Portrait: United States Senate, after Frank Willing Leach.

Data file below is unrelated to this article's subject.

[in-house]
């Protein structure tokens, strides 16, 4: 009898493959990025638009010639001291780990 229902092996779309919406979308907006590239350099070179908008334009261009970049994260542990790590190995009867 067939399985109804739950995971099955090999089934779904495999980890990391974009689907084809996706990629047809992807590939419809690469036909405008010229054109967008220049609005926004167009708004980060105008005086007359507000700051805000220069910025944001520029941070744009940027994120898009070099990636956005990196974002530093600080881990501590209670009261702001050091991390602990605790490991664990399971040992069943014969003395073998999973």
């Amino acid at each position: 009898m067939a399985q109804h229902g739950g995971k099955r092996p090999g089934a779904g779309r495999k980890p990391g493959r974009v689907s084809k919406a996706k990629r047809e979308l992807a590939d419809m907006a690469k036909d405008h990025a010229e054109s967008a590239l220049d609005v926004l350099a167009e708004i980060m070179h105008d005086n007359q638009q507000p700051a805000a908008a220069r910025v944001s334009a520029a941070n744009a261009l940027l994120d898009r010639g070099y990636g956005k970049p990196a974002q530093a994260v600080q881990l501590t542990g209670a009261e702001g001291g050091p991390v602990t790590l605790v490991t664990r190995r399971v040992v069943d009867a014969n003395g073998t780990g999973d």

Born near Fogg’s Manor, Chester County on October 13, 1778, Marks (DR-NR-Allegheny) moved with his parents, William and Elizabeth McMichael Marks, to Remington (Robinson Township), Allegheny County about 1790, settling on the old Steubenville Road, later Moon Township. While William Jr. received little education, he became a master tanner, a farmer, spoke fluent English, and trained for a legal career. He joined the Allegheny bar, opened a practice in Pittsburgh, and married Alice Anna Hanson on August 13, 1806. From 1810 to 1812, he served as an Allegheny-Butler representative in the state House; reelected 1817-1818, after serving as Pennsylvania’s Commandant of Militia during the War of 1812. He remained a member of the state military throughout his life, ascending to the rank of brigadier general. Representative Marks became a charter member of the Pittsburgh Steam Boat Ferry Committee during the war and later received an appointment as 1817 Allegheny County Coroner. He served in the state Senate from 1819 to 1825. While his constituents considered William a Monroe Republican, Marks evolved decidedly conservative, joining Walter Lowrie in support of Governor Shulze, John Quincy Adams, and the anti-Jackson National Republican Party. He served five sessions (1820-25) as Speaker of the Senate. In 1820, Speaker Marks supported his “indefatigable (floor) leader,” Senator Samuel Breck, on a bill repealing the “1780 Act of Gradual Abolition,” the two representing a Senate minority, intent on establishing unconditional freedom for those still subject to the act. After the (bank) Panic of 1819, Marks opposed the unrestrained issuance of notes of small denominations by the Commonwealth’s scattered local banks, to cool inflation. He supported the “solitary confinement” bill, a bill calling for the abolishment of the attorney general’s office (defeated in House), was an aggressive advocate of the state’s public improvements program, especially the “Lehigh Navigation Company” and the “Harrisburg to Pittsburgh Railroad,” and advocated a prohibitive federal tariff, signing a resolution in support of Congressman Tod’s “six-cents a yard on imported baggery” provision. Marks’ and Tod’s support placed them in direct opposition to James Buchanan and Calhoun-Southern trade interests. Marks backed the 1824 free education of the poor and public education system bill. A heated contest for U.S. Senator ensued in the General Assembly in December 1824 between Quincy Adams-Henry Clay National Republicans and Jackson Democrats. Marks, representing the National Republicans, hoped to fill Walter Lowry’s vacated U.S. Senate seat and bequeath his Speaker’s gavel to close friend and Judiciary Chair, Tom Burnside. Jackson members proceeded with a counter-move, nominating Burnside for the U.S. Senate as a disinterested competitor to Marks. The intent translated to splitting the Marks-Burnside vote, in effect, terminating Marks’ political career if he lost to Judge Burnside. The plan failed and Marks proceeded to Washington. William resigned his seat on February 27, 1825, and Judge Burnside became Speaker on the first ballot. Frank Willing Leach regarded William as “a notable figure in public affairs, in his relation to state and national history.” The Philadelphia historian continued, “He lived in a stirring age, and he played a major role in the annals of the state.” Klein notes that Senator Marks represented no faction, nor commitment to personal ambition.” The senator became a good friend and servant to President John Quincy Adams, who described Marks as “a very worthy man, who has kept his faith unshaken, unseduced, unterrified, through all the popular frenzies of his state, always steering a steady course.” During his years in Washington, Marks chaired the Committee on Engrossed Bills in the Nineteenth through Twenty-first Congresses, and Agriculture. Marks returned to Pittsburgh, resumed his practice, and moved to Beaver, Pennsylvania, where he passed away, April 10, 1858. The senator was a 32nd Degree Scottish Rite Mason and a Presbyterian elder. A friend noted, William “was a man of remarkable sincerity and honesty, and in his neighborhood ‘he was sort of a court of last resort,’ being often called upon to settle disputes.”